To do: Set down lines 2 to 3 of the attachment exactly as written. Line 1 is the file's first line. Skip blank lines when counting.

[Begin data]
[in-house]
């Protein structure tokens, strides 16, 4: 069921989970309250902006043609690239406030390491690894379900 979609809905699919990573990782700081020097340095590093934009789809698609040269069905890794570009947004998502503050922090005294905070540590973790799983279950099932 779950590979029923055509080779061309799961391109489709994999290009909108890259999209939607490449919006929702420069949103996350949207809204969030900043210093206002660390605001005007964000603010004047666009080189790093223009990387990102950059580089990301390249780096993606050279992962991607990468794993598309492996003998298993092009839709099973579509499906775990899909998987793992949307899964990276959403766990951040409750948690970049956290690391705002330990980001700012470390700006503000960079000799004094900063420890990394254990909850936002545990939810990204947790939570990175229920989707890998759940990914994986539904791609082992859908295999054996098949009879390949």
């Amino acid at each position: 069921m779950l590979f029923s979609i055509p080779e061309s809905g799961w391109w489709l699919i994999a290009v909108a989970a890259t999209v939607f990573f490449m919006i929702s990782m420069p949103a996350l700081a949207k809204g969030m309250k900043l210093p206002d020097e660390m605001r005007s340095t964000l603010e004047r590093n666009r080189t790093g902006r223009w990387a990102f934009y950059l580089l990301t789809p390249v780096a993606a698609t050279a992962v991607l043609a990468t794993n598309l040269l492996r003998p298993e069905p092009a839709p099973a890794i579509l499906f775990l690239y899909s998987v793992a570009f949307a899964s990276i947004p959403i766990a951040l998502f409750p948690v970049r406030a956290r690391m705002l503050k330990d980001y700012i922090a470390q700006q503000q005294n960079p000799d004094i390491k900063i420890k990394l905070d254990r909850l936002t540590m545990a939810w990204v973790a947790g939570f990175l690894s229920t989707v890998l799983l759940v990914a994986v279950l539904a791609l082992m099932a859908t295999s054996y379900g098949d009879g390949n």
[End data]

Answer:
């Protein structure tokens, strides 16, 4: 069921989970309250902006043609690239406030390491690894379900 979609809905699919990573990782700081020097340095590093934009789809698609040269069905890794570009947004998502503050922090005294905070540590973790799983279950099932 779950590979029923055509080779061309799961391109489709994999290009909108890259999209939607490449919006929702420069949103996350949207809204969030900043210093206002660390605001005007964000603010004047666009080189790093223009990387990102950059580089990301390249780096993606050279992962991607990468794993598309492996003998298993092009839709099973579509499906775990899909998987793992949307899964990276959403766990951040409750948690970049956290690391705002330990980001700012470390700006503000960079000799004094900063420890990394254990909850936002545990939810990204947790939570990175229920989707890998759940990914994986539904791609082992859908295999054996098949009879390949």
């Amino acid at each position: 069921m779950l590979f029923s979609i055509p080779e061309s809905g799961w391109w489709l699919i994999a290009v909108a989970a890259t999209v939607f990573f490449m919006i929702s990782m420069p949103a996350l700081a949207k809204g969030m309250k900043l210093p206002d020097e660390m605001r005007s340095t964000l603010e004047r590093n666009r080189t790093g902006r223009w990387a990102f934009y950059l580089l990301t789809p390249v780096a993606a698609t050279a992962v991607l043609a990468t794993n598309l040269l492996r003998p298993e069905p092009a839709p099973a890794i579509l499906f775990l690239y899909s998987v793992a570009f949307a899964s990276i947004p959403i766990a951040l998502f409750p948690v970049r406030a956290r690391m705002l503050k330990d980001y700012i922090a470390q700006q503000q005294n960079p000799d004094i390491k900063i420890k990394l905070d254990r909850l936002t540590m545990a939810w990204v973790a947790g939570f990175l690894s229920t989707v890998l799983l759940v990914a994986v279950l539904a791609l082992m099932a859908t295999s054996y379900g098949d009879g390949n």